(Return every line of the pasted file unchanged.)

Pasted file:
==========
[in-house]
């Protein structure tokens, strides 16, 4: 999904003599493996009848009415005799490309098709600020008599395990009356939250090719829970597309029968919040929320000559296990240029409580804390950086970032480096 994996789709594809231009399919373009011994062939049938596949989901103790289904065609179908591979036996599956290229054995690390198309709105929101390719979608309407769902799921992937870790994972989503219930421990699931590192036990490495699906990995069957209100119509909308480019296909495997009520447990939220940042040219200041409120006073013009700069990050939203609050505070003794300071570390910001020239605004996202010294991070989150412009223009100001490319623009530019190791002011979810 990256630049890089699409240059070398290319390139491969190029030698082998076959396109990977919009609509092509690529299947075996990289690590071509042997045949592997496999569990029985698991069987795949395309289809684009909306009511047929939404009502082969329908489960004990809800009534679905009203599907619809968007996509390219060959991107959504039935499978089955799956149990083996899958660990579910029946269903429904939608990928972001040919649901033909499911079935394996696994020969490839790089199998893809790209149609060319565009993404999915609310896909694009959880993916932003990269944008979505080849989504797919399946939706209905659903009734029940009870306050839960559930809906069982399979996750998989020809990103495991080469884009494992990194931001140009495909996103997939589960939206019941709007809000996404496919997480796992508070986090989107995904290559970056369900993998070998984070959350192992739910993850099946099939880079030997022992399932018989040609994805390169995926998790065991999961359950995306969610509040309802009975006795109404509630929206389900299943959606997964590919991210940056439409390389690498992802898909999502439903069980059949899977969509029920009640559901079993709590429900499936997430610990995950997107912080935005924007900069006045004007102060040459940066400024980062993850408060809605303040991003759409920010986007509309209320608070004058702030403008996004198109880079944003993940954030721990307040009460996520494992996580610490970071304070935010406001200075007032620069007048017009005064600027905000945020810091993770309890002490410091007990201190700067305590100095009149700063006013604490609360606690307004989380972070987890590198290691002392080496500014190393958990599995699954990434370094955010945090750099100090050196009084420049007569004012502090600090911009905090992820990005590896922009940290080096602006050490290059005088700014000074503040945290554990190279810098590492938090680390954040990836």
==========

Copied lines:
[in-house]
């Protein structure tokens, strides 16, 4: 999904003599493996009848009415005799490309098709600020008599395990009356939250090719829970597309029968919040929320000559296990240029409580804390950086970032480096 994996789709594809231009399919373009011994062939049938596949989901103790289904065609179908591979036996599956290229054995690390198309709105929101390719979608309407769902799921992937870790994972989503219930421990699931590192036990490495699906990995069957209100119509909308480019296909495997009520447990939220940042040219200041409120006073013009700069990050939203609050505070003794300071570390910001020239605004996202010294991070989150412009223009100001490319623009530019190791002011979810 990256630049890089699409240059070398290319390139491969190029030698082998076959396109990977919009609509092509690529299947075996990289690590071509042997045949592997496999569990029985698991069987795949395309289809684009909306009511047929939404009502082969329908489960004990809800009534679905009203599907619809968007996509390219060959991107959504039935499978089955799956149990083996899958660990579910029946269903429904939608990928972001040919649901033909499911079935394996696994020969490839790089199998893809790209149609060319565009993404999915609310896909694009959880993916932003990269944008979505080849989504797919399946939706209905659903009734029940009870306050839960559930809906069982399979996750998989020809990103495991080469884009494992990194931001140009495909996103997939589960939206019941709007809000996404496919997480796992508070986090989107995904290559970056369900993998070998984070959350192992739910993850099946099939880079030997022992399932018989040609994805390169995926998790065991999961359950995306969610509040309802009975006795109404509630929206389900299943959606997964590919991210940056439409390389690498992802898909999502439903069980059949899977969509029920009640559901079993709590429900499936997430610990995950997107912080935005924007900069006045004007102060040459940066400024980062993850408060809605303040991003759409920010986007509309209320608070004058702030403008996004198109880079944003993940954030721990307040009460996520494992996580610490970071304070935010406001200075007032620069007048017009005064600027905000945020810091993770309890002490410091007990201190700067305590100095009149700063006013604490609360606690307004989380972070987890590198290691002392080496500014190393958990599995699954990434370094955010945090750099100090050196009084420049007569004012502090600090911009905090992820990005590896922009940290080096602006050490290059005088700014000074503040945290554990190279810098590492938090680390954040990836």